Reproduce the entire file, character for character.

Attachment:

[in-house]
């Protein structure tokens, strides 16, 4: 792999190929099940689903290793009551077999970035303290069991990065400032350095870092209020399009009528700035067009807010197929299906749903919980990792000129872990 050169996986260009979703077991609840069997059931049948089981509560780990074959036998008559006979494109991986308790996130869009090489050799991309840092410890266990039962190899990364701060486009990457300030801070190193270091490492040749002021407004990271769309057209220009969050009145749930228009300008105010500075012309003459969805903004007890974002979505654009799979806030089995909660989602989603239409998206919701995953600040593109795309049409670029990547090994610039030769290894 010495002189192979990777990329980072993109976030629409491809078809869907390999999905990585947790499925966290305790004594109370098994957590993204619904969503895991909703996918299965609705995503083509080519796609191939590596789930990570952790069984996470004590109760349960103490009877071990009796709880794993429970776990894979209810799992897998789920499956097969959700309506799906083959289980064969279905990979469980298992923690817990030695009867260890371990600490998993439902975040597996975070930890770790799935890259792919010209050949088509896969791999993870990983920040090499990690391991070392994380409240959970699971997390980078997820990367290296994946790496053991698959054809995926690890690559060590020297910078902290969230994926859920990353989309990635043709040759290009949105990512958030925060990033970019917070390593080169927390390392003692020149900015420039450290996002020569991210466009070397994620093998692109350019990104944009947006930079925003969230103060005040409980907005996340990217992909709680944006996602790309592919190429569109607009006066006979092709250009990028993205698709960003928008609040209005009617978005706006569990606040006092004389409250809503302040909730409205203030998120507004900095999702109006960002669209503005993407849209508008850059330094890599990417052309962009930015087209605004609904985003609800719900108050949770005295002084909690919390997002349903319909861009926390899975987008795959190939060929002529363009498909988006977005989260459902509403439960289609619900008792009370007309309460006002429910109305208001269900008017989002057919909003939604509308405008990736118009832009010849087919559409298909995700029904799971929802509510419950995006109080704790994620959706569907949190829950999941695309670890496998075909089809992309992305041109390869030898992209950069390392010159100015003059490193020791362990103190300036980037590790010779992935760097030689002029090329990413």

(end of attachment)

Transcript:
[in-house]
């Protein structure tokens, strides 16, 4: 792999190929099940689903290793009551077999970035303290069991990065400032350095870092209020399009009528700035067009807010197929299906749903919980990792000129872990 050169996986260009979703077991609840069997059931049948089981509560780990074959036998008559006979494109991986308790996130869009090489050799991309840092410890266990039962190899990364701060486009990457300030801070190193270091490492040749002021407004990271769309057209220009969050009145749930228009300008105010500075012309003459969805903004007890974002979505654009799979806030089995909660989602989603239409998206919701995953600040593109795309049409670029990547090994610039030769290894 010495002189192979990777990329980072993109976030629409491809078809869907390999999905990585947790499925966290305790004594109370098994957590993204619904969503895991909703996918299965609705995503083509080519796609191939590596789930990570952790069984996470004590109760349960103490009877071990009796709880794993429970776990894979209810799992897998789920499956097969959700309506799906083959289980064969279905990979469980298992923690817990030695009867260890371990600490998993439902975040597996975070930890770790799935890259792919010209050949088509896969791999993870990983920040090499990690391991070392994380409240959970699971997390980078997820990367290296994946790496053991698959054809995926690890690559060590020297910078902290969230994926859920990353989309990635043709040759290009949105990512958030925060990033970019917070390593080169927390390392003692020149900015420039450290996002020569991210466009070397994620093998692109350019990104944009947006930079925003969230103060005040409980907005996340990217992909709680944006996602790309592919190429569109607009006066006979092709250009990028993205698709960003928008609040209005009617978005706006569990606040006092004389409250809503302040909730409205203030998120507004900095999702109006960002669209503005993407849209508008850059330094890599990417052309962009930015087209605004609904985003609800719900108050949770005295002084909690919390997002349903319909861009926390899975987008795959190939060929002529363009498909988006977005989260459902509403439960289609619900008792009370007309309460006002429910109305208001269900008017989002057919909003939604509308405008990736118009832009010849087919559409298909995700029904799971929802509510419950995006109080704790994620959706569907949190829950999941695309670890496998075909089809992309992305041109390869030898992209950069390392010159100015003059490193020791362990103190300036980037590790010779992935760097030689002029090329990413």